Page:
you can return to the pill right after the op to control your periods again.

Furthermore do not discount the mirena coil for long term effective stopping of periods. The manufacturer has a warning that the coil is not designed for abnormal shaped wombs and that is correct, but there are gynae surgeons who can insert the mirena in one side of the womb - you must get this done under general anaesthetic and the surgeon uses ultrasound scans to make sure the mirena is fitted as well as it can be in one side.

There is a greater risk of it being rejected and expelled, but so far touch wood, I don't think any of us ladies with bicornuates and mirena have experienced that.

I know of two surgeons in the UK who do install mirena in a bicornuate. One in the South East and one in the Midlands. there may be more of them about, so do ask when you get your consultation.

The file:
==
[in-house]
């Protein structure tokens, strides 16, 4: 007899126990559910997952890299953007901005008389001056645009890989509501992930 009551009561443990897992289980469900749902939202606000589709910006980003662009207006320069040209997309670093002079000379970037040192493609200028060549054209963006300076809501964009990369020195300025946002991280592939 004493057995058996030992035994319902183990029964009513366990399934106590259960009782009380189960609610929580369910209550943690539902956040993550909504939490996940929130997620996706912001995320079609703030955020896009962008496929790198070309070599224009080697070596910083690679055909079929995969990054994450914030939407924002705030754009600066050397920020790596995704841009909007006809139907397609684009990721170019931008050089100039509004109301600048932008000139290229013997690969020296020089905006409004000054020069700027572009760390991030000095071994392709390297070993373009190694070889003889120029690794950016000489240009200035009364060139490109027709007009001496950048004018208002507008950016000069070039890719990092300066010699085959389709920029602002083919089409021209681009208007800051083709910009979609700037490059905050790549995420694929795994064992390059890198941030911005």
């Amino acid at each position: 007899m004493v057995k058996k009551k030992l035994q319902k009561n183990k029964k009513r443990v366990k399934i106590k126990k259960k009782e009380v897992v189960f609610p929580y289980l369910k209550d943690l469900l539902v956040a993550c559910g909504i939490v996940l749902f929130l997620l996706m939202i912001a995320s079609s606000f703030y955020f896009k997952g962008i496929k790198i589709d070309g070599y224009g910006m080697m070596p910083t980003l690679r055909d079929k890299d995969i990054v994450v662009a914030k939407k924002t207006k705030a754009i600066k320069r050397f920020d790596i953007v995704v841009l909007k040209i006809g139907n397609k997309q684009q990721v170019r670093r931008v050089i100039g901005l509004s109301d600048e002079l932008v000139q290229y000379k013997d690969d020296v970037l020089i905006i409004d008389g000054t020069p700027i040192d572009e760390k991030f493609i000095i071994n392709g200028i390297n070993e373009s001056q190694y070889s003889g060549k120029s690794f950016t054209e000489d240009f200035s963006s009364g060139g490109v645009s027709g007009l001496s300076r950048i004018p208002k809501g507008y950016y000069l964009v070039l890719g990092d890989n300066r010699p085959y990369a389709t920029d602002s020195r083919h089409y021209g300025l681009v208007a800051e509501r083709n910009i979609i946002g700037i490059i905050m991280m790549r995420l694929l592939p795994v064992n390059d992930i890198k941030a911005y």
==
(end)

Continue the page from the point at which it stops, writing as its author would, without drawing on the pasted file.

If your gynae has no experience of this or scoffs at the idea then let me know and I'll send you the details of the two surgeons (both are endo surgeons) who do have experience of this procedure.

Mirena lasts up to 5 years and stops periods - at a much lower hormone dose than pills, and is something that you might want to consider getting put in during the surgery.it takes about 4-6 months to settle and get to the stage of stopping your periods.

It can have side effects in a very small percentage of women, in which case it can be removed, but so far all the bicornuate ladies I think have done well with it. I certainly have, and don't recall the others reporting a problem.

If they do find endo - then surgery is the only way to remove it too.

first op they would usually use laser or diathermy to burn back the shallow endo, this is effective over most endo and does a good job, but it will not burn deep enough to kill off any endo that is deep. Most endo is shallow and that is the more painful sort too.